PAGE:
Open Letter to UofT on the Hiring Scandal: Reinstate the Offer to Dr. Azarova

We are writing today to call on the University of Toronto and its Faculty of Law to reinstate immediately the offer to Dr. Valentina Azarova to serve as the next Director of the International Human Rights Program. The Cromwell Report concluded that she was the “strong, unanimous, and enthusiastic first choice of the selection committee”. Moreover, the proffered reason for retracting the offer — the timing of the work permit — is no longer relevant.  

While the Cromwell Report does not conclude that there was “improper outside influence” in the ultimate decision made by the Dean of the Faculty of Law, it does bring to light a number of concerning issues in its factual narrative that confirm there was attempted outside influence in the recruitment processes. The Cromwell Report clearly establishes the following facts:

1.       A major donor and alumnus, who is named in the report through being identified in the media as sitting judge Justice Spiro, had information about a confidential hiring process, including the name of the Preferred Candidate, Dr. Valentina Azarova, determined by the Faculty of Law’s Selection Committee (p. 32).

2.       The alumnus raised concerns on a phone call with UofT’s Assistant Vice President (AVP) about the hiring of Dr. Azarova because of her published works on Israel (p. 33).

3.       The AVP understood that Justice Spiro was concerned that this candidate would be controversial and would cause reputational harm to the university (p. 32).

4.       The AVP relayed Justice Spiro’s concerns to the Assistant Dean Alumni and Development at the Faculty of Law, stating that the hiring of Dr. Azarova would be controversial in the Jewish community (p. 33).

5.       The Assistant Dean Alumni and Development spoke with the Dean of the Faculty of Law about concerns raised by Justice Spiro about the hiring of Dr. Azarova (p. 33).

These facts demonstrate that the University of Toronto failed to maintain the integrity of its recruitment process. In addition to the reputational harm this scandal has caused Dr. Azarova and her family, it also caused harm to members of Palestinian, Arab, Muslim, and Jewish communities. The assertion that her hire would cause reputational harm to the University because she supports Palestinian human rights is an insult to Palestinians and those who identify with and support their just cause. Anti-Palestinianism cannot be separated from Islamophobia and anti-Arab racism. Justice Spiro’s apparent interference was not only an act of censorship against Dr. Azarova, but it also communicated that public advocacy for Palestinian human rights is not tolerated at the University of Toronto.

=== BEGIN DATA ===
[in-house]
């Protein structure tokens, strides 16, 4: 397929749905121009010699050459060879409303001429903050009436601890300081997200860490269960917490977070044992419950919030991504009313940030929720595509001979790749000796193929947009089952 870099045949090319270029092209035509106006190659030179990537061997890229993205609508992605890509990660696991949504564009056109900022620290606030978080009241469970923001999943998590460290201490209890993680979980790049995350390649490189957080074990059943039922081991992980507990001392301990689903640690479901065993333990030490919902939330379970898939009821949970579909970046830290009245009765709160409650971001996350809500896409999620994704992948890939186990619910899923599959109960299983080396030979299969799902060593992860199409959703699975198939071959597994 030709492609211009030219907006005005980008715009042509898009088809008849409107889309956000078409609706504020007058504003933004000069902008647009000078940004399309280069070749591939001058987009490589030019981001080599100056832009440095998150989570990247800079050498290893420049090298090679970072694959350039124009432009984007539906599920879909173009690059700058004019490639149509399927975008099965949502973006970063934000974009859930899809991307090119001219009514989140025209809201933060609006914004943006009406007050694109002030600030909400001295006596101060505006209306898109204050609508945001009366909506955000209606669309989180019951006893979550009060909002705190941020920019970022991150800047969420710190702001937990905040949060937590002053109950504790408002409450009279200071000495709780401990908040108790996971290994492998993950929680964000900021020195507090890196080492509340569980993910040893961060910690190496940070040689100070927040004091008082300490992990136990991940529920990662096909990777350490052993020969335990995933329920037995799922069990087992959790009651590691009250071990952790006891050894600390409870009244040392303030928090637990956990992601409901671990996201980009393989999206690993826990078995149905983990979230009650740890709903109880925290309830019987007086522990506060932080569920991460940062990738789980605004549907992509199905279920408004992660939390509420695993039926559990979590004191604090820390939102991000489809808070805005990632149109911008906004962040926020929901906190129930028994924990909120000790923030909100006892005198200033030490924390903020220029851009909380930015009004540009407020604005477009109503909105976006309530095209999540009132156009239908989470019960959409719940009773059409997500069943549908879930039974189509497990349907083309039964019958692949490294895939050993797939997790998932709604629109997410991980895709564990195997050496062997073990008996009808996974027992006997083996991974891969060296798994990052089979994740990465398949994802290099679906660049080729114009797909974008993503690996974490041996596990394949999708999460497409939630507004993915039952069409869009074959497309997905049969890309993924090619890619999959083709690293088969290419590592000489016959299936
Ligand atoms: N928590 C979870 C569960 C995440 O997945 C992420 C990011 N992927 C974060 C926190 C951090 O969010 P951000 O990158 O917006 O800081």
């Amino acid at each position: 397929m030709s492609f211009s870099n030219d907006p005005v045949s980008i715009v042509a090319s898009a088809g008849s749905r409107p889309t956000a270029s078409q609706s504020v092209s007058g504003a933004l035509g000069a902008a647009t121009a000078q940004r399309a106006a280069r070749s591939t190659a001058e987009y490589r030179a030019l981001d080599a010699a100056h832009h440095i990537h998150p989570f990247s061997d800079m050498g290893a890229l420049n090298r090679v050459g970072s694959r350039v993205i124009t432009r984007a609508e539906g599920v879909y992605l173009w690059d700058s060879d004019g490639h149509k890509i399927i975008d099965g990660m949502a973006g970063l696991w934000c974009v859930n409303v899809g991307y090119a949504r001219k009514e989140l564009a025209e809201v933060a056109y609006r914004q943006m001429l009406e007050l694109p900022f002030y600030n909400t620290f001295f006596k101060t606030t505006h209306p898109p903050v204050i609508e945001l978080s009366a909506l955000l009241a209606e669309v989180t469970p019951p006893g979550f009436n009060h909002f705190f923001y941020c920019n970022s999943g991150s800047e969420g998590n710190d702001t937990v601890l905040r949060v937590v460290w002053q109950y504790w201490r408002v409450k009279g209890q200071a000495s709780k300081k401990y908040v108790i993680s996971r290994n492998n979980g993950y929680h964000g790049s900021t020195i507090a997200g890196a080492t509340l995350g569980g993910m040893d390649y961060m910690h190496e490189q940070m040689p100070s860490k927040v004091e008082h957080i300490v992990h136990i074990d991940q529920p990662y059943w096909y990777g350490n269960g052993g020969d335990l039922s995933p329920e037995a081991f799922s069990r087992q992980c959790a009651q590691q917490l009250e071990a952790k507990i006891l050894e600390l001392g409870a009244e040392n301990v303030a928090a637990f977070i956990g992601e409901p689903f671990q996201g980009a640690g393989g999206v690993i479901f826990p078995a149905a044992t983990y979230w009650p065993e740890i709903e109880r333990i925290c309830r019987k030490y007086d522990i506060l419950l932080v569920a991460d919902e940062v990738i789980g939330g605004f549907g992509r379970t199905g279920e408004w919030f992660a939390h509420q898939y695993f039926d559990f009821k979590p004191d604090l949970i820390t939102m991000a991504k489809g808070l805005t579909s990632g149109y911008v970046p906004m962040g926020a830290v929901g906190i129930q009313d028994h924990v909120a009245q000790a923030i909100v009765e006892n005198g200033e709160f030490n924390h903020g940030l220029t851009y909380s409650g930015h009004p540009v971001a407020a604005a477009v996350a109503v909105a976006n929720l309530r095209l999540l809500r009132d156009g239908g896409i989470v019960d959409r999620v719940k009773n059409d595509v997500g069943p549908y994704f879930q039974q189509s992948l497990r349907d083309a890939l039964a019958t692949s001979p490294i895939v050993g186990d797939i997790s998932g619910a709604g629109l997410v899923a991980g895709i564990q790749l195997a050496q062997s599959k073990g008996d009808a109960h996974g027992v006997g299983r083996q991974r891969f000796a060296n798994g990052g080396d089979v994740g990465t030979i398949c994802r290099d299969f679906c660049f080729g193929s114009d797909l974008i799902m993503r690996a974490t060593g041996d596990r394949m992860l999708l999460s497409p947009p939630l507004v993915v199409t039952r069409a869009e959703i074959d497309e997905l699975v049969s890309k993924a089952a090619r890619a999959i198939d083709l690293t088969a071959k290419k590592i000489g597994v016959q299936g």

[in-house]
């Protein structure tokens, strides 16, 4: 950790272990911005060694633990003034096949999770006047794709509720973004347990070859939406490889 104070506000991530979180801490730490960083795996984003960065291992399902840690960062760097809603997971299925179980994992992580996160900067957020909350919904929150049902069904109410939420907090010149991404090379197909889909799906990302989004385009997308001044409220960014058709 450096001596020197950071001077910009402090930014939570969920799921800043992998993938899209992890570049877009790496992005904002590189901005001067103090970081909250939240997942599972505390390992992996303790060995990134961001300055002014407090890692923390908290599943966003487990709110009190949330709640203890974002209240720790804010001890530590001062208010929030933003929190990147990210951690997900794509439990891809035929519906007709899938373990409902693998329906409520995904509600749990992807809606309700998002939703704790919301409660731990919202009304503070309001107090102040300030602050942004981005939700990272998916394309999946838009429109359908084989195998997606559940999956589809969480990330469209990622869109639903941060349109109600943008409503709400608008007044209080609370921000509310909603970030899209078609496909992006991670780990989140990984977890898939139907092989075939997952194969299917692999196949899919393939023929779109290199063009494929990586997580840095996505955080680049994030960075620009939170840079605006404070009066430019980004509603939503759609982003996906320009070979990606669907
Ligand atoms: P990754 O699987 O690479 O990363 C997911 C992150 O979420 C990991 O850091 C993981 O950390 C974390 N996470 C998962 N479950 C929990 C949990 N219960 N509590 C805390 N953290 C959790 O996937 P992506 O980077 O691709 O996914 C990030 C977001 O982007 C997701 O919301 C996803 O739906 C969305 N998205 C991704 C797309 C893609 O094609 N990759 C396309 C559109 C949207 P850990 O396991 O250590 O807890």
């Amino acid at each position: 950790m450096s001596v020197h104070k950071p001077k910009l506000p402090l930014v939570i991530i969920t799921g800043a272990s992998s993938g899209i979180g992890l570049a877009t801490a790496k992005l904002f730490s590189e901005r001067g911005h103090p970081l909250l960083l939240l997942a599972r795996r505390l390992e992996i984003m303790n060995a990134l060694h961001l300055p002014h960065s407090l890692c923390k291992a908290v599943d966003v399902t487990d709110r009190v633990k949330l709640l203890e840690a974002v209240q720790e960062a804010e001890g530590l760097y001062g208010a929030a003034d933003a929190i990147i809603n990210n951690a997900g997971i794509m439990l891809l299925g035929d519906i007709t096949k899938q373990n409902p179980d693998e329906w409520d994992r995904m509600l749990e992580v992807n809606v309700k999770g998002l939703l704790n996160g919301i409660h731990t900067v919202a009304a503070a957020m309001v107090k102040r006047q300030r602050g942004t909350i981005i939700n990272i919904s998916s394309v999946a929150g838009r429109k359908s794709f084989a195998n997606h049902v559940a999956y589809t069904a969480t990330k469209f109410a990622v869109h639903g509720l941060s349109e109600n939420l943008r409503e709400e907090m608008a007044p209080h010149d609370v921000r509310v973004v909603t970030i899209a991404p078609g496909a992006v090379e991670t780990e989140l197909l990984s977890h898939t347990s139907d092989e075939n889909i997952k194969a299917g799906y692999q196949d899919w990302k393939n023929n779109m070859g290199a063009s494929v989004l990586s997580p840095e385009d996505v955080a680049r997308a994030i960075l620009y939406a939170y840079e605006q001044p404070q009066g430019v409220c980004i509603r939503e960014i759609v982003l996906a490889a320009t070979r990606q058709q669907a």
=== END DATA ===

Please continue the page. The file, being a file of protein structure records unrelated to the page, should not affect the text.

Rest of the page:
That the Cromwell Report considered it outside of its scope to make a determination on the germane matter of whether or not attempted outside interference was appropriate is disappointing. The report limits itself to determining whether the Dean’s decision to not hire Dr. Azarova was influenced by Justice Spiro’s attempt to interfere in the process. We believe the facts regarding outside influence laid out in the Cromwell Report reveal a broken system that lacks accountability.

If the University is committed to genuine reconciliation after this scandal, offering the position to Dr. Azarova is a necessary first step.

As endorsed by the undersigned:

  1. The National Council of Canadian Muslims (NCCM)
  2. Canadian Arab Institute (CAI)
  3. Canadians for Justice and Peace in the Middle East (CJPME)
  4. Independent Jewish Voices Canada (IJV)
  5. Arab Canadian Lawyers Association (ACLA)